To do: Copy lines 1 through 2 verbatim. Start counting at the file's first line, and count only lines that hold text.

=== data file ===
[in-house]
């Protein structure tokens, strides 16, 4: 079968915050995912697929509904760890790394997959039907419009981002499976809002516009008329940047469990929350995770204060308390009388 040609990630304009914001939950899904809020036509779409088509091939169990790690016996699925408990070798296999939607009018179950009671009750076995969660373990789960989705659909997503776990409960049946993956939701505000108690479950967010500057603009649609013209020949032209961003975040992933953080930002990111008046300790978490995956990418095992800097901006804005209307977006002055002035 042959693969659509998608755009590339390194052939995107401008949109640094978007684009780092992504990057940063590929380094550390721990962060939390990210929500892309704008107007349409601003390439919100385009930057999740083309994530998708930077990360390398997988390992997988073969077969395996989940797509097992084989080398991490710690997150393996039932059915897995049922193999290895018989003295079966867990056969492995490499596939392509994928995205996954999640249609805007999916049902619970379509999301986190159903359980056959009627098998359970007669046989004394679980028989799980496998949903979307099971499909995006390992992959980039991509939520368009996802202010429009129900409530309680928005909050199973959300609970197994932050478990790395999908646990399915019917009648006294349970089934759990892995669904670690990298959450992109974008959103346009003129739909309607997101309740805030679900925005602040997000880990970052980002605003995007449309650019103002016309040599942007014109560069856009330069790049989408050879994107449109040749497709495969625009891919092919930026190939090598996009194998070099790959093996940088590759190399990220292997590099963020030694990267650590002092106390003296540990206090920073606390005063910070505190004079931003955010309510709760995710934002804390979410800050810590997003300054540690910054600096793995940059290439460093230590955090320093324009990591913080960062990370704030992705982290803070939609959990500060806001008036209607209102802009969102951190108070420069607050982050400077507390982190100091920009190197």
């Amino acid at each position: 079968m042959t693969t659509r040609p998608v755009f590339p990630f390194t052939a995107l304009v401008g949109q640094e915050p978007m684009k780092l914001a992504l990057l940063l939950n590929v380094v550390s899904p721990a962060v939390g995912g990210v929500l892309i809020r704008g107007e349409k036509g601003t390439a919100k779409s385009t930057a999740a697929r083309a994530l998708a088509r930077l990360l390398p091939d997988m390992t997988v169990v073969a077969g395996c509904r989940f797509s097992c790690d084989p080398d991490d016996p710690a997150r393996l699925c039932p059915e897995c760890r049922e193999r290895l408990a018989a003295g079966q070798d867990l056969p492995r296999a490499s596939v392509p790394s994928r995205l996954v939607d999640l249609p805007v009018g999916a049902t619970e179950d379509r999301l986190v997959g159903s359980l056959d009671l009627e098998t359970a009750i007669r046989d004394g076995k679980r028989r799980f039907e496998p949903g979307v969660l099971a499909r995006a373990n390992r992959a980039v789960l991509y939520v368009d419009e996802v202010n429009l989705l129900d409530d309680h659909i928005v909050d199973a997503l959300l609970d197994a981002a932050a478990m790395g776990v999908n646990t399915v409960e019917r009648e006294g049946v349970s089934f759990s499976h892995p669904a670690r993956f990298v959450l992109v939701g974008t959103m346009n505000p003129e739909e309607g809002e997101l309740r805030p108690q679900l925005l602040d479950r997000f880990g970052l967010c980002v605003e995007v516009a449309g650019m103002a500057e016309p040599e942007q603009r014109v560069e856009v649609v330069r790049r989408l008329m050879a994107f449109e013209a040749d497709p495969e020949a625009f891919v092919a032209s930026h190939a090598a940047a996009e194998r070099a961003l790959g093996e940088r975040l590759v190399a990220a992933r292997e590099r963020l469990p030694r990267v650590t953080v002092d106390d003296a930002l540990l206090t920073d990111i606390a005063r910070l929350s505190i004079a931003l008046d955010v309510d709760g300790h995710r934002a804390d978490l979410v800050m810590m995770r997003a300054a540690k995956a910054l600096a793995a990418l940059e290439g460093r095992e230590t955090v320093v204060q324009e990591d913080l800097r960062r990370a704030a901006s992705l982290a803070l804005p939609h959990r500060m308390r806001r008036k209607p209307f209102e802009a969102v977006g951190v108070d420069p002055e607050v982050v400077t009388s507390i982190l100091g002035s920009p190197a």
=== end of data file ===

[in-house]
């Protein structure tokens, strides 16, 4: 079968915050995912697929509904760890790394997959039907419009981002499976809002516009008329940047469990929350995770204060308390009388 040609990630304009914001939950899904809020036509779409088509091939169990790690016996699925408990070798296999939607009018179950009671009750076995969660373990789960989705659909997503776990409960049946993956939701505000108690479950967010500057603009649609013209020949032209961003975040992933953080930002990111008046300790978490995956990418095992800097901006804005209307977006002055002035 042959693969659509998608755009590339390194052939995107401008949109640094978007684009780092992504990057940063590929380094550390721990962060939390990210929500892309704008107007349409601003390439919100385009930057999740083309994530998708930077990360390398997988390992997988073969077969395996989940797509097992084989080398991490710690997150393996039932059915897995049922193999290895018989003295079966867990056969492995490499596939392509994928995205996954999640249609805007999916049902619970379509999301986190159903359980056959009627098998359970007669046989004394679980028989799980496998949903979307099971499909995006390992992959980039991509939520368009996802202010429009129900409530309680928005909050199973959300609970197994932050478990790395999908646990399915019917009648006294349970089934759990892995669904670690990298959450992109974008959103346009003129739909309607997101309740805030679900925005602040997000880990970052980002605003995007449309650019103002016309040599942007014109560069856009330069790049989408050879994107449109040749497709495969625009891919092919930026190939090598996009194998070099790959093996940088590759190399990220292997590099963020030694990267650590002092106390003296540990206090920073606390005063910070505190004079931003955010309510709760995710934002804390979410800050810590997003300054540690910054600096793995940059290439460093230590955090320093324009990591913080960062990370704030992705982290803070939609959990500060806001008036209607209102802009969102951190108070420069607050982050400077507390982190100091920009190197």